From corners here and there.
But one great truth in life I've found,
While journeying to the West-
The only folks who really wound
Are those we love the best.

The man you thoroughly despise
Can rouse your wrath, 'tis true;
Annoyance in your heart will rise
At things mere strangers do;
But those are only passing ills;
This rule all lives will prove;
The rankling wound which aches and thrills
Is dealt by hands we love.

The choicest garb, the sweetest grace,
Are oft to strangers shown;
The careless mien, the frowning face,
Are given to our own.
We flatter those we scarcely know,
We please the fleeting guest,
And deal full many a thoughtless blow
To those who love us best.

Love does not grow on every tree,
Nor true hearts yearly bloom.
Alas for those who only see
This cut across a tomb!
But, soon or late, the fact grows plain
To all through sorrow's test:
The only folks who give us pain
Are those we love the best.

How to burn the pain #quoteoftheweek

Welcome back Clovers!

I know a majority of people don’t look forward to Mondays but it’s here now and you have to get on with it.

Our environment and people around us contribute to our feelings, emotions and perception of things. Stay around a lot of optimists and after a while that, you may catch a little bit of optimism. Same goes for pessimism and even habits.

But that’s all external factors. There are also internal factors that determine if you will catch it.

Think of the internal factors as your immune system fighting for you so you don’t catch a flu. The external factors are those things you to avoid it such as keeping distance from someone who already caught it, cleaning your hands, covering your nose and mouth, washing your hands or using sanitizer, stuff like that.

I’m pretty sure you wouldn’t want to get the flu. So you need to take care of yourself if you don’t want that.

There will be good times, bad times, happy times, terrible ones too. Life comprises of a mixture and you’re not always certain which is coming your way. There may be pain and grief but you’ll get through. All you’ve got to do is burn the pain.

Yep, that’s right. Burn it up. You don’t need any of that to get in your way. Create your happy place inside. Fill it with memories of good times.

Don’t overthink it. Find your source of joy, not just from material things. Find that thing you love, or things and even goof times and memories too. Ensure you engrave it in your heart, something that will always bring you inner peace. It will be the light keeping the darkness away and yes, it will also burn out the pain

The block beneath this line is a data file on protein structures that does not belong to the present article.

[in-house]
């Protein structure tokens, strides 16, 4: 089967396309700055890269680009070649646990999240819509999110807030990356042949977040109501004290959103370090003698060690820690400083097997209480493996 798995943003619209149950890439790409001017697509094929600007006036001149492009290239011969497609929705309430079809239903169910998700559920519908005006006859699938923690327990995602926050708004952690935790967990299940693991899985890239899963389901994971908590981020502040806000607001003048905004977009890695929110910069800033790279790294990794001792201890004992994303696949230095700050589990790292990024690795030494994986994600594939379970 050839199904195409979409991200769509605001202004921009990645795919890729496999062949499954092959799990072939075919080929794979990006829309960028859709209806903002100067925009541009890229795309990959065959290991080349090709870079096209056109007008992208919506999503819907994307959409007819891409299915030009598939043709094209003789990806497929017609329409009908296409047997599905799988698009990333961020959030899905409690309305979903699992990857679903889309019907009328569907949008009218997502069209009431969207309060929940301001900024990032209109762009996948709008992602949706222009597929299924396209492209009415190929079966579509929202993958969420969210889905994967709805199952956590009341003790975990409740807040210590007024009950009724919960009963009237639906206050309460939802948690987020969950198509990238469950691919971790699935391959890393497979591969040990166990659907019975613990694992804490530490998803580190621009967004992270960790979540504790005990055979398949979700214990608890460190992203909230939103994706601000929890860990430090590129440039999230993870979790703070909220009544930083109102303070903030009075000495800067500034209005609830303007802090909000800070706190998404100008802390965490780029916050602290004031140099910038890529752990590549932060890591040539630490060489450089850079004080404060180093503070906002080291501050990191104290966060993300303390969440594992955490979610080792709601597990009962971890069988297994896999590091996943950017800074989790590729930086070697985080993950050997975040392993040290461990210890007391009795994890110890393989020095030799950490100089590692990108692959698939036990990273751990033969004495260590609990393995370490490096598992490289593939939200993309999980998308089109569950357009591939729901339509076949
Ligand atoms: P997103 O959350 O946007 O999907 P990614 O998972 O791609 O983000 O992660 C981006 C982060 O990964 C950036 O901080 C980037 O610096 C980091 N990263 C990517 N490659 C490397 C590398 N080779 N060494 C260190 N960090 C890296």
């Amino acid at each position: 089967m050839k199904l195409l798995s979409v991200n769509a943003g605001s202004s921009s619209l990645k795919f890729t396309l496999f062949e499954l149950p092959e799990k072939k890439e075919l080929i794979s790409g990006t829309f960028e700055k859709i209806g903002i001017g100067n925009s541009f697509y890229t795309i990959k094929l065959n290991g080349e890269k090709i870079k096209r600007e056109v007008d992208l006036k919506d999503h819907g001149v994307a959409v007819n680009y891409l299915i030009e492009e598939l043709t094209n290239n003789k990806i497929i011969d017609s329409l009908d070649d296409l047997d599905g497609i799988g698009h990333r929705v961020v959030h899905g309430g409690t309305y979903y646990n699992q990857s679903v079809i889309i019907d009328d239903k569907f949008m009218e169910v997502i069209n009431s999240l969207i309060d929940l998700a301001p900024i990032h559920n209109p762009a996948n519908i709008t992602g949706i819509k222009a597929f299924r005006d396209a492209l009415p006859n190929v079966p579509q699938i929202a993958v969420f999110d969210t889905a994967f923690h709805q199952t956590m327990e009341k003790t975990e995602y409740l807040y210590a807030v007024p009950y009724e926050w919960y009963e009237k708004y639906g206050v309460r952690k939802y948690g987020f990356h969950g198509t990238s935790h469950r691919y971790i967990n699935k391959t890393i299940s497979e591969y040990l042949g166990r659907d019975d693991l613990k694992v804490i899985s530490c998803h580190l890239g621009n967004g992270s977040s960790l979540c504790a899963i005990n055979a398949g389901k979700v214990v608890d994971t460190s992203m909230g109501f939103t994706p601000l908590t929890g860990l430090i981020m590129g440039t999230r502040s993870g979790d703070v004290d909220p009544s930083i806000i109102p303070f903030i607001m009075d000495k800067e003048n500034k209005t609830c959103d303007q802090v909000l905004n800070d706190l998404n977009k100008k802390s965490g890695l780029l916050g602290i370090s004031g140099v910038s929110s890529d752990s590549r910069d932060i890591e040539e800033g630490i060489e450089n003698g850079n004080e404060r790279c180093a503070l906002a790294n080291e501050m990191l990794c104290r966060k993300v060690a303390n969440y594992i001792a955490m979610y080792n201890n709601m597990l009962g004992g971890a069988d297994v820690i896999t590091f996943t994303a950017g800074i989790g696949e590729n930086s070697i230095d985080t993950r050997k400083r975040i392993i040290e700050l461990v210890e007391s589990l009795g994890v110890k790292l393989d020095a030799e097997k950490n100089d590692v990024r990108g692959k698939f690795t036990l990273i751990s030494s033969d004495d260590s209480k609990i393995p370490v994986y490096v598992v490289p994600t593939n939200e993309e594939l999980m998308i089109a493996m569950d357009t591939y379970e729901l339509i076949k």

“Find a place inside where there’s joy, and the joy will burn out the pain.”

Joseph Campbell

Keep on moving towards the goal you want Clovers, we’ll get there soon enough. You are a rising star and nothing will hold you down. The week is yours Clovers, own it!

Poem of the day: Dewdrops

DEWDROPS
By Myra Viola Wilds
Watch the dewdrops in the morning,
Shake their little diamond heads,
Sparkling, flashing, ever moving,
From their silent little beds.

See the grass! Each blade is brightened,
Roots are strengthened by their stay;
Like the dewdrops, let us scatter
Gems of love along the way.

Poem of the day: Leisure

LEISURE
By W.H Davies
What is this life if, full of care,
We have no time to stand and stare

No time to stand beneath the boughs,
And stare as long as sheep and cows

No time to see, when woods we pass,
Where squirrels hide their nuts in grass

No time to see, in broad daylight,
Streams full of stars, like skies at night

No time to turn at Beauty's glance,
And watch her feet, how they can dance

No time to wait till her mouth can
Enrich that smile her eyes began

A poor life this if, full of care,
We have no time to stand and stare


Poem of the day: Mock Orange

Mock orange By Louise Gluck
It is not the moon, I tell you.
It is these flowers
lighting the yard.

I hate them.
I hate them as I hate sex,
the man’s mouth
sealing my mouth, the man’s
paralyzing body—

and the cry that always escapes,
the low, humiliating
premise of union—

In my mind tonight
I hear the question and pursuing answer
fused in one sound
that mounts and mounts and then
is split into the old selves,
the tired antagonisms. Do you see?
We were made fools of.
And the scent of mock orange
drifts through the window.

How can I rest?
How can I be content
when there is still
that odor in the world?